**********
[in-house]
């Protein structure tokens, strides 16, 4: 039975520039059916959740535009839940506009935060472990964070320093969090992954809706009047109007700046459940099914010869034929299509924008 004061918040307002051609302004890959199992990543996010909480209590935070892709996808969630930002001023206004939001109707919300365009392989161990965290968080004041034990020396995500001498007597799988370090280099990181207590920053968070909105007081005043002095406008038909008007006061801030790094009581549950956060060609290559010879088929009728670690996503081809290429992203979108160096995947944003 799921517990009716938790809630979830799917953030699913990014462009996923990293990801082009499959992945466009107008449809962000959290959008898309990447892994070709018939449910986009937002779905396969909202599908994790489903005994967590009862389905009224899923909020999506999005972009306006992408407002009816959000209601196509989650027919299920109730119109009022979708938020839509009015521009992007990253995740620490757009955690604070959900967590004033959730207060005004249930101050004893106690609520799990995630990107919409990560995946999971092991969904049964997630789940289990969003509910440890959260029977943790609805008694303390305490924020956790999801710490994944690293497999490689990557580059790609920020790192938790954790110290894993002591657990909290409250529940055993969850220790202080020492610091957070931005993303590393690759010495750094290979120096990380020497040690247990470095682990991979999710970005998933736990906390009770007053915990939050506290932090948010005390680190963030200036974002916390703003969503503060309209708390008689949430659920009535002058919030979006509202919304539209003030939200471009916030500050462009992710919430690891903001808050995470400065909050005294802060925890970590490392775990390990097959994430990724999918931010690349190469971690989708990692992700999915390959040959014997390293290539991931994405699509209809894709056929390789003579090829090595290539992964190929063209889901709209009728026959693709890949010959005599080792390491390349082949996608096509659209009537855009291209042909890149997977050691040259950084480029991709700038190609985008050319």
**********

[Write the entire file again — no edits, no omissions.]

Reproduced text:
[in-house]
């Protein structure tokens, strides 16, 4: 039975520039059916959740535009839940506009935060472990964070320093969090992954809706009047109007700046459940099914010869034929299509924008 004061918040307002051609302004890959199992990543996010909480209590935070892709996808969630930002001023206004939001109707919300365009392989161990965290968080004041034990020396995500001498007597799988370090280099990181207590920053968070909105007081005043002095406008038909008007006061801030790094009581549950956060060609290559010879088929009728670690996503081809290429992203979108160096995947944003 799921517990009716938790809630979830799917953030699913990014462009996923990293990801082009499959992945466009107008449809962000959290959008898309990447892994070709018939449910986009937002779905396969909202599908994790489903005994967590009862389905009224899923909020999506999005972009306006992408407002009816959000209601196509989650027919299920109730119109009022979708938020839509009015521009992007990253995740620490757009955690604070959900967590004033959730207060005004249930101050004893106690609520799990995630990107919409990560995946999971092991969904049964997630789940289990969003509910440890959260029977943790609805008694303390305490924020956790999801710490994944690293497999490689990557580059790609920020790192938790954790110290894993002591657990909290409250529940055993969850220790202080020492610091957070931005993303590393690759010495750094290979120096990380020497040690247990470095682990991979999710970005998933736990906390009770007053915990939050506290932090948010005390680190963030200036974002916390703003969503503060309209708390008689949430659920009535002058919030979006509202919304539209003030939200471009916030500050462009992710919430690891903001808050995470400065909050005294802060925890970590490392775990390990097959994430990724999918931010690349190469971690989708990692992700999915390959040959014997390293290539991931994405699509209809894709056929390789003579090829090595290539992964190929063209889901709209009728026959693709890949010959005599080792390491390349082949996608096509659209009537855009291209042909890149997977050691040259950084480029991709700038190609985008050319």